Single-Leg Drills?

My left leg is stoooo-pid. I’ve heard of people having ‘dead-spots’ in their pedal strokes, but not ‘dead-quarters’ or ‘dead-halves’.

I’ve spent who-knows how much on bike fits, and I’m convinced that leg is just a lazy idiot, especially coming over the top of the pedal stroke.

Like very other topic - there are a ton of opinions on this out there. I’d like to hear what SUF Science has to say. I have noted that single-leg drills are only very rarely included in a workout, and usually they tell you just concentrate on a single leg, but not unclip it.


If you go to a decent bike fitter they should have electromyography shorts which will tell you a fair bit more information. There may be something underlying though. When you’re on the bike if you look down at the top tube do you see more of one side of the down tube?

That’s something interesting to check out.

I have a different view of what makes a bike fitter “decent”, and over-dependence on gadgetry is a warning sign for me.

But that is off topic, I asked about single-leg drills.

Are you doing any strength training or yoga? Thinking stuff like single-leg dead lifts and squats, lateral lunges, yoga moves like half moon, Warrior 3, airplane.

Hello! Let’s start with a few basic questions-

  1. Do you have any past leg, back or hip injuries that could cause a pedaling discrepancy?

  2. Do you routinely complete single leg exercises within your strength training routine?

  3. Do you include pre ride activation to initiate correct nerve channeling pathways in order to promote the muscles to fire in correct patterns?

If you are routinely executing cadence drills such as Cadence Builds and Holds that’s a great starting point. I do feel that since you have had several eyes look over your bike fit with no remedy I have a strong feeling that this might be an off the bike imbalance that shows up on the bike as a left right imbalance through your pedaling form. It’s possible that you could have a structural or muscle imbalance that your body has adapted to, so you feel no pain or soreness but still manifests itself in uneven pedaling. The best way to deal with these muscle imbalances in through mobility and strength training. The added benefits of strength training will also give you increased bone density and injury prevention.

I suggest starting with the following exercises

  1. Lateral side steps with a resistance band. Band should be positioned just above your knees

  2. Basic squat with resistance band. Position band just above knees and push out with knees to keep band taut. No need to go any lower than 90 degrees

  3. Fire hydrants. No need to use band here. Position your body so that the non rotating side is pushed up firmly against a wall preventing your hips from rotating as you lift the external leg

  4. Single Leg Romanian Deadlift. Watch yourself in a mirror and you should quickly be able to tell if you have an imbalance through the hips! Keep those hips square to the ground.

Let me know how you get on!


No, No, and No.

Whatever my issue is, it didn’t stop me from racing triathlon. Sounds like single-leg drills aren’t going to help then.

I’ve had terrible luck with the SUF-style of strength training in the past. While it’s awesome for the bike, it craters my running. Everyone is built different I guess.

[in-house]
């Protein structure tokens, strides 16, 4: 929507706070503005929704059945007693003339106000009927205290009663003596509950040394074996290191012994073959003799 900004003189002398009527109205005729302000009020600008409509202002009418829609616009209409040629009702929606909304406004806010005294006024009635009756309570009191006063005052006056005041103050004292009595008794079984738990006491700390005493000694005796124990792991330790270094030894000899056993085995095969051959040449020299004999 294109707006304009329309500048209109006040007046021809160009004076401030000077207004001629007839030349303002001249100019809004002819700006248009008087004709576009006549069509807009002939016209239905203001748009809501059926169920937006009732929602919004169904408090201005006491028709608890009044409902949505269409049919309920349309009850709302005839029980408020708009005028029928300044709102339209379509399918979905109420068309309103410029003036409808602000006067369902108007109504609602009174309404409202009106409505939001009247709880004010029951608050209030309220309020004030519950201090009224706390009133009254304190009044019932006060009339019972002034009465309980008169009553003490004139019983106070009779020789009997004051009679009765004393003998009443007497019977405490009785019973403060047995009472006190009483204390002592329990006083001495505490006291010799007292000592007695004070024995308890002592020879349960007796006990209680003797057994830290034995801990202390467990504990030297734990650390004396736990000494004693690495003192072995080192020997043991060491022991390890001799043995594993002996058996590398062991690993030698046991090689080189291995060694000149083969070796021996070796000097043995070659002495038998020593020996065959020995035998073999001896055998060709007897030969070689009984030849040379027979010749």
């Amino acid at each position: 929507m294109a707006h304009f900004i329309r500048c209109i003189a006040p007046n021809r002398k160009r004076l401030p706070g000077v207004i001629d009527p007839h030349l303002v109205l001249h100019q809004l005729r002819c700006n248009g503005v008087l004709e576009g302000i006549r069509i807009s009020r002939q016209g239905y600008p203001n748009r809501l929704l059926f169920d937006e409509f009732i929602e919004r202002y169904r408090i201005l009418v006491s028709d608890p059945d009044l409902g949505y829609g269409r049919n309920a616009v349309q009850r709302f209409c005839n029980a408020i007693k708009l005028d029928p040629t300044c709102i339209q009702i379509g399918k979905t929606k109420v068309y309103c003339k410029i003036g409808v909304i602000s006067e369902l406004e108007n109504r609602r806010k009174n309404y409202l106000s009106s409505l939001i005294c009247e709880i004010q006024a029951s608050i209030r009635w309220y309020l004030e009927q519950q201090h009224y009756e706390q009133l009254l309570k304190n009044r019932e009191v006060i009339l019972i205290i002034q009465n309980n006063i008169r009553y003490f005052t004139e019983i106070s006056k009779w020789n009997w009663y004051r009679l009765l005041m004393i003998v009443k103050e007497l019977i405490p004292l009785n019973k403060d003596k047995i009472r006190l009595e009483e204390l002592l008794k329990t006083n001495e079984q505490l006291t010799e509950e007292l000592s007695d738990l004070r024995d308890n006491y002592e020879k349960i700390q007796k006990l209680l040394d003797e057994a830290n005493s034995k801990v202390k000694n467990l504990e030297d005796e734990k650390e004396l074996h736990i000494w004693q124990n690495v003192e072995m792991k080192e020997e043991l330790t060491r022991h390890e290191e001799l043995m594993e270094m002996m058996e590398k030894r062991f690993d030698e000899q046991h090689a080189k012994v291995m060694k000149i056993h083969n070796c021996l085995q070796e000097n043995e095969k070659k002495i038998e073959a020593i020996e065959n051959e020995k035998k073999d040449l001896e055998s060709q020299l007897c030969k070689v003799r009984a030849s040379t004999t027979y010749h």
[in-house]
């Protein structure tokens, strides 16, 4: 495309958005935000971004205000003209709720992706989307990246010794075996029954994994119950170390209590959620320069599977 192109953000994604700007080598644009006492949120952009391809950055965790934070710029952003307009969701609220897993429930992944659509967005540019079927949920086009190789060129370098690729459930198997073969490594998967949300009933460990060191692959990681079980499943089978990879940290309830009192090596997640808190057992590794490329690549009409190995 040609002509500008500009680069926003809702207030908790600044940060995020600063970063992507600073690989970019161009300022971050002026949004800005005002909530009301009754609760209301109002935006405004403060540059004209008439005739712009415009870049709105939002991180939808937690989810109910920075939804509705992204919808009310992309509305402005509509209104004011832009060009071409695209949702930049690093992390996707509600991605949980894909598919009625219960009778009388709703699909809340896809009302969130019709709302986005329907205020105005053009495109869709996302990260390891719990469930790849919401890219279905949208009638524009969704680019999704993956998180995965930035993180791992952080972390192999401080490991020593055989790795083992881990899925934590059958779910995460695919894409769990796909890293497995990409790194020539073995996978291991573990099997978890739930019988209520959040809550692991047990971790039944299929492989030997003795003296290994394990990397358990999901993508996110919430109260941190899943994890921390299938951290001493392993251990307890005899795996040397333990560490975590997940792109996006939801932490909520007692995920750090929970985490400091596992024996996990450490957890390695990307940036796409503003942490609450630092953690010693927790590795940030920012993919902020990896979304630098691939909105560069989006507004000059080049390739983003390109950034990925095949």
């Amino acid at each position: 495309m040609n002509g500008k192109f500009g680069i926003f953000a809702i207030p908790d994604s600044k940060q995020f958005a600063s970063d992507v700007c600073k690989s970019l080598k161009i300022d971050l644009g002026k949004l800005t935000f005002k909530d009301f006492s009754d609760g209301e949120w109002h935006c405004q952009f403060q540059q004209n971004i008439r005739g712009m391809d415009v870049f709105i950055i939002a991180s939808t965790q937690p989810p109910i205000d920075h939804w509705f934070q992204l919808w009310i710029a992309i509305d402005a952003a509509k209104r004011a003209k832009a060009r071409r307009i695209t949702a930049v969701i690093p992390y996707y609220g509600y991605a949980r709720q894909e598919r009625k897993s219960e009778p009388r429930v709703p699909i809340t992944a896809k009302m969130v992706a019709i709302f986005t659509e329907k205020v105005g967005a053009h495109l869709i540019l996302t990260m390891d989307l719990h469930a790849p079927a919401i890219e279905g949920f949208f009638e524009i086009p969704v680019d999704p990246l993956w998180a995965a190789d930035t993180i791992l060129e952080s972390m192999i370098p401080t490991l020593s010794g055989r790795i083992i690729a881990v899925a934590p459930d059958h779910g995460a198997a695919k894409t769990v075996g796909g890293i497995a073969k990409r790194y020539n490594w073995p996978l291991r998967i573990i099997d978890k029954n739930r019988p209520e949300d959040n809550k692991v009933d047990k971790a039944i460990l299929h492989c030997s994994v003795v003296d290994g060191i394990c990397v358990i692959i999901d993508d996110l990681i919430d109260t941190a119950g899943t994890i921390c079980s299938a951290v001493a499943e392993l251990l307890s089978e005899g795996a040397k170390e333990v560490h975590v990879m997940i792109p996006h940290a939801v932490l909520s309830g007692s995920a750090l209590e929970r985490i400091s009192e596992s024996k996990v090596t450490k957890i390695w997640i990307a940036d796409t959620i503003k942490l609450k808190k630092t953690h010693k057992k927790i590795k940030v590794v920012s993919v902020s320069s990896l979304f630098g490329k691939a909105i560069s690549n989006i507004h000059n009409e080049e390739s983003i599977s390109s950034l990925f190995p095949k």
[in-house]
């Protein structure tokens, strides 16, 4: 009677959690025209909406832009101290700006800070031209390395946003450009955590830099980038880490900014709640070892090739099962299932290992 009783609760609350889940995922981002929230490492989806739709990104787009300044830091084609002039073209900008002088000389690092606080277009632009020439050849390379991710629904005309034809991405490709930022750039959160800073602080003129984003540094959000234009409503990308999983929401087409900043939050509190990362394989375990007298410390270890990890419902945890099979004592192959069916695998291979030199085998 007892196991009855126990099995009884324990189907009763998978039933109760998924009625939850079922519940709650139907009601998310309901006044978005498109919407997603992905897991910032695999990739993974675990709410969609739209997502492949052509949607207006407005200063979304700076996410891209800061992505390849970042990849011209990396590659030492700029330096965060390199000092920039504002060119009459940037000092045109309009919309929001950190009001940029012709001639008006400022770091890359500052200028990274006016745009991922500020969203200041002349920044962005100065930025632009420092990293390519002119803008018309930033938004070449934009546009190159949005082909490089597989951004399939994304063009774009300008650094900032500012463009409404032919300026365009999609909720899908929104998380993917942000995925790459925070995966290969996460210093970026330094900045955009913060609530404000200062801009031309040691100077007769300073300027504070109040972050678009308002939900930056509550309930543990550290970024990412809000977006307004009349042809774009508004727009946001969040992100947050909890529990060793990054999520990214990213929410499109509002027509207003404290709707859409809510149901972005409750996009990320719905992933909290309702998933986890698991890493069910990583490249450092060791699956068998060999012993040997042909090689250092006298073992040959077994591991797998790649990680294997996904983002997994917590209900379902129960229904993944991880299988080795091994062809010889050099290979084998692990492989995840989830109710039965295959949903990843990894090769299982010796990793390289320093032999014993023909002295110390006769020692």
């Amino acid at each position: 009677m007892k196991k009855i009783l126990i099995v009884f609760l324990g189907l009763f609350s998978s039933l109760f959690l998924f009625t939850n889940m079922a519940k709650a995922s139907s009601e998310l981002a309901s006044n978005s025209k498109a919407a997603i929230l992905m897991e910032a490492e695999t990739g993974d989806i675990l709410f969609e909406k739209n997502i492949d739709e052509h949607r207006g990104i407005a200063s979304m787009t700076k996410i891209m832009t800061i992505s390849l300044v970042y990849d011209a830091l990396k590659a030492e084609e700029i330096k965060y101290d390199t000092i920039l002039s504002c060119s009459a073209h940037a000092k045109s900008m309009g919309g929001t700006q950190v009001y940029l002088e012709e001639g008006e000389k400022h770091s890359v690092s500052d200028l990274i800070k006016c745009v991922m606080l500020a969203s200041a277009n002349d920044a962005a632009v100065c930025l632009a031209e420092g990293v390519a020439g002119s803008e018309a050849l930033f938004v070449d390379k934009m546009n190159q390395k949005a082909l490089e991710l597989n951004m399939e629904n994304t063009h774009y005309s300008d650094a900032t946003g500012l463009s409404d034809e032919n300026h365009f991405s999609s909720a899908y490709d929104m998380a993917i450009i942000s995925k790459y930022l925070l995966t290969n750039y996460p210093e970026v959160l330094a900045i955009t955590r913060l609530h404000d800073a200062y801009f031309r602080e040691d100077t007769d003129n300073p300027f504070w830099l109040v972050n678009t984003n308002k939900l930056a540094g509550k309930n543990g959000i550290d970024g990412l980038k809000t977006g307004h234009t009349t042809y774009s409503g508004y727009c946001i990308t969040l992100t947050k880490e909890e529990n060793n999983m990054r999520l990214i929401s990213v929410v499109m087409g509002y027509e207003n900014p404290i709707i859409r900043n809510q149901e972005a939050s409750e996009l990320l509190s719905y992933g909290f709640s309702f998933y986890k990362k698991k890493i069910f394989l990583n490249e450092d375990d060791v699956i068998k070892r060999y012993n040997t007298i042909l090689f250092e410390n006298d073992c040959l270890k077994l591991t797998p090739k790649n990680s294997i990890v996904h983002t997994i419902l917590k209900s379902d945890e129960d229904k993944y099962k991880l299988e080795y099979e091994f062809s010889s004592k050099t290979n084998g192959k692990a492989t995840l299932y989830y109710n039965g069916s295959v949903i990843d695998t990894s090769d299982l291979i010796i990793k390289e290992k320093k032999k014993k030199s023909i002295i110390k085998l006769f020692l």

I think you misunderstand me. I don’t think a decent bike fitter relies on gadgets. You seem to think you have a leg that just isn’t working, I said if you truly want to find out then electromyography shorts would be the way forward (either that or buy a power meter which allows analysis through the pedal stroke left and right. I don’t think there’s a need to be so dismissive/flippant, I was only offering something which would allow further insight.

For reference, my bike fitter is regarded as one of the best in the UK, and has done several team GB athletes, so he’s not too bad :slight_smile:

Sir Clayton … I know you specifically asked for the science team to comment, and I’m no scientist. I do however have a single leg discrepancy.

I only confirmed it (albeit with an untrained eye) being able to use L/R cranks that do waveforms for a bit and it showed up. But I’d always suspected there was something. And that was before I messed up a tibial plateau (hence a bit of tech to help me rebalance)

Anyway - to help me -

  • I do single leg stuff even when outside now - I think it helps me ‘reawaken’ everything (whatever everything is) as it forces that ‘side’ to work all the way round outside if I’m to keep going.
  • the best outcomes from outside (and inside) I get are when I do Abi’s pre ride activation yogasession - modified time include stretching my quads and hip flexors
  • I do do EoS from time to time as well as it’s ‘easier’ on the trainer but I unclip (and often wind down intensity) for the single stuff.

If I’m doing all that then I also ward off the worst of imbalance pain I get afterwards.

That might all be nonsense. Happy to exchange experiences at any point though

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Thanks @Martin - Not nonsense at all. The pain gets me in the left ‘hip pocket’, for lack of the correct term, especially at high cadence or high effort. I’ve attempted the strength training series a couple times, and it has two effects on me:

  1. My NM power goes way up.
  2. My cruising run pace goes way down.

I’ve never been willing to sacrifice running for sprinting (which I hate, stupid Violator).

It could be fit, but working in the oil patch right now, I’m not spending anything on bike fitters right now.

It could be strength imbalance, but I doubt it considering I can run distance just fine.

It could be that those neural pathways need to be awakened. I’ll try doing the pre-ride activation and see if that helps.

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One for more discussion maybe. It’s my right hip but possibly the same issue.